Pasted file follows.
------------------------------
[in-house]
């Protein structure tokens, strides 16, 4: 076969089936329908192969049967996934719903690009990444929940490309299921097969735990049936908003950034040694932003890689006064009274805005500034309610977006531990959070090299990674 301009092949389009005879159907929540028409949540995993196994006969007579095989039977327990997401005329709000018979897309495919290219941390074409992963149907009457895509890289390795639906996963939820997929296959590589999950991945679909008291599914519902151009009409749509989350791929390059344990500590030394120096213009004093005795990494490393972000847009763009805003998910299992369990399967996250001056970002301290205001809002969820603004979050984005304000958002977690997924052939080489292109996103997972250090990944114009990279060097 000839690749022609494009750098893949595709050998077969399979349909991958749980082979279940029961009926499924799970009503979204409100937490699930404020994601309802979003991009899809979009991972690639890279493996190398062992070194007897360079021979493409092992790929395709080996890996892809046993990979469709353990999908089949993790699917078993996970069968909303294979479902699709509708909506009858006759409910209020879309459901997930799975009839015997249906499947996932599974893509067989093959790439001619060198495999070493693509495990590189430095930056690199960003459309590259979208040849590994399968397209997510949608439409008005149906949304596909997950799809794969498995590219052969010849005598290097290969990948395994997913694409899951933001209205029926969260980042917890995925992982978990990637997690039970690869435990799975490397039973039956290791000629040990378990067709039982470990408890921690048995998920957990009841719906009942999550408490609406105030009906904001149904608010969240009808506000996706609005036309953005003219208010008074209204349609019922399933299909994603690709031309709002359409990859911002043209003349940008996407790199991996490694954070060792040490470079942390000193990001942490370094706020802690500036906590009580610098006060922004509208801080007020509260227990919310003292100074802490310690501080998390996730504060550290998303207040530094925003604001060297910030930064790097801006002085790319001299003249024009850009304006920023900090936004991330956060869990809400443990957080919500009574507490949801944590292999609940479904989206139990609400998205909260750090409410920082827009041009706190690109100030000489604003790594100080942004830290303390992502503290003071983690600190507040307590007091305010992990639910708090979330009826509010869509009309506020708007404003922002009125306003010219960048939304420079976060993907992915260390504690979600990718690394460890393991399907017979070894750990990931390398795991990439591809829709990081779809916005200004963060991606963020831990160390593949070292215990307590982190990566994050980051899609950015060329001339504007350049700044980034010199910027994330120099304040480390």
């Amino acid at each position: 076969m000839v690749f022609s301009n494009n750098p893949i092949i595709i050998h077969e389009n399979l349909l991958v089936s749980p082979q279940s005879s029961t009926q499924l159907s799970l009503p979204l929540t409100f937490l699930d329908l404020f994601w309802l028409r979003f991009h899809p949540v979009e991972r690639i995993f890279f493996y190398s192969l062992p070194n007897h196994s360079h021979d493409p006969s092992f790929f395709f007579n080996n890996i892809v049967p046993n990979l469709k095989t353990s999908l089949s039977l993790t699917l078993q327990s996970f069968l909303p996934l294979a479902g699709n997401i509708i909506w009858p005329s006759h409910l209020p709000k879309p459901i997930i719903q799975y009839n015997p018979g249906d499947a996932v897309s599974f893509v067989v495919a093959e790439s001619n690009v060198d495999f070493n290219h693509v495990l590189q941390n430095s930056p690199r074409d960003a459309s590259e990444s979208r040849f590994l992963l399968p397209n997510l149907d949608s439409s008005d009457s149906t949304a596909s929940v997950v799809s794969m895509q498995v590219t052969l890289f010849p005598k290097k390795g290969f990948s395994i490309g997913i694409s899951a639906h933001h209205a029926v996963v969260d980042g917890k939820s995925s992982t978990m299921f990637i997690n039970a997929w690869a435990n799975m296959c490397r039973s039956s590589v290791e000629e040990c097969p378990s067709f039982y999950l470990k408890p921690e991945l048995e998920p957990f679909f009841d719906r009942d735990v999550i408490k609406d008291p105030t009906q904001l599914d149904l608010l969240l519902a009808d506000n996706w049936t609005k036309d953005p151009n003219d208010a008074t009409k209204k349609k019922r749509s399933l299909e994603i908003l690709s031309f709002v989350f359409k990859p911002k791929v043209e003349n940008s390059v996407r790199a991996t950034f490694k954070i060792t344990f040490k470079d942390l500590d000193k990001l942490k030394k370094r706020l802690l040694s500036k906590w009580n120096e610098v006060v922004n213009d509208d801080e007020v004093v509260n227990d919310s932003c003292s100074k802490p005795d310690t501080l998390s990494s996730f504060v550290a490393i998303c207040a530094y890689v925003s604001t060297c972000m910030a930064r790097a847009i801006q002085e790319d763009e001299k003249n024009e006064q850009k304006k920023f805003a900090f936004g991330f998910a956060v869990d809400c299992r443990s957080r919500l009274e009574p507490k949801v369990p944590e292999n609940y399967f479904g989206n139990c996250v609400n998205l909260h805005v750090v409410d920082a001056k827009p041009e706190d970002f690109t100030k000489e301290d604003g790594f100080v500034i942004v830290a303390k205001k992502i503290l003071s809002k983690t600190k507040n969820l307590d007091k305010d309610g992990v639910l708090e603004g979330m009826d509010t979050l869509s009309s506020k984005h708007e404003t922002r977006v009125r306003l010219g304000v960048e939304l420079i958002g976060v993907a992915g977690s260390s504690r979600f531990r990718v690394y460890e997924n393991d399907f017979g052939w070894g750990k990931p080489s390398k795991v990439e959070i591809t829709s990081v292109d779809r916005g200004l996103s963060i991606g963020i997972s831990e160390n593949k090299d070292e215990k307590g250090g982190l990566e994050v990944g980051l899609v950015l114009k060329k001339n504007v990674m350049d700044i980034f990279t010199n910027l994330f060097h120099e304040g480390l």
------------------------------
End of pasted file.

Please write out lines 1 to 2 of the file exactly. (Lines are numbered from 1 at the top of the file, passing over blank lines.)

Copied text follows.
[in-house]
């Protein structure tokens, strides 16, 4: 076969089936329908192969049967996934719903690009990444929940490309299921097969735990049936908003950034040694932003890689006064009274805005500034309610977006531990959070090299990674 301009092949389009005879159907929540028409949540995993196994006969007579095989039977327990997401005329709000018979897309495919290219941390074409992963149907009457895509890289390795639906996963939820997929296959590589999950991945679909008291599914519902151009009409749509989350791929390059344990500590030394120096213009004093005795990494490393972000847009763009805003998910299992369990399967996250001056970002301290205001809002969820603004979050984005304000958002977690997924052939080489292109996103997972250090990944114009990279060097 000839690749022609494009750098893949595709050998077969399979349909991958749980082979279940029961009926499924799970009503979204409100937490699930404020994601309802979003991009899809979009991972690639890279493996190398062992070194007897360079021979493409092992790929395709080996890996892809046993990979469709353990999908089949993790699917078993996970069968909303294979479902699709509708909506009858006759409910209020879309459901997930799975009839015997249906499947996932599974893509067989093959790439001619060198495999070493693509495990590189430095930056690199960003459309590259979208040849590994399968397209997510949608439409008005149906949304596909997950799809794969498995590219052969010849005598290097290969990948395994997913694409899951933001209205029926969260980042917890995925992982978990990637997690039970690869435990799975490397039973039956290791000629040990378990067709039982470990408890921690048995998920957990009841719906009942999550408490609406105030009906904001149904608010969240009808506000996706609005036309953005003219208010008074209204349609019922399933299909994603690709031309709002359409990859911002043209003349940008996407790199991996490694954070060792040490470079942390000193990001942490370094706020802690500036906590009580610098006060922004509208801080007020509260227990919310003292100074802490310690501080998390996730504060550290998303207040530094925003604001060297910030930064790097801006002085790319001299003249024009850009304006920023900090936004991330956060869990809400443990957080919500009574507490949801944590292999609940479904989206139990609400998205909260750090409410920082827009041009706190690109100030000489604003790594100080942004830290303390992502503290003071983690600190507040307590007091305010992990639910708090979330009826509010869509009309506020708007404003922002009125306003010219960048939304420079976060993907992915260390504690979600990718690394460890393991399907017979070894750990990931390398795991990439591809829709990081779809916005200004963060991606963020831990160390593949070292215990307590982190990566994050980051899609950015060329001339504007350049700044980034010199910027994330120099304040480390």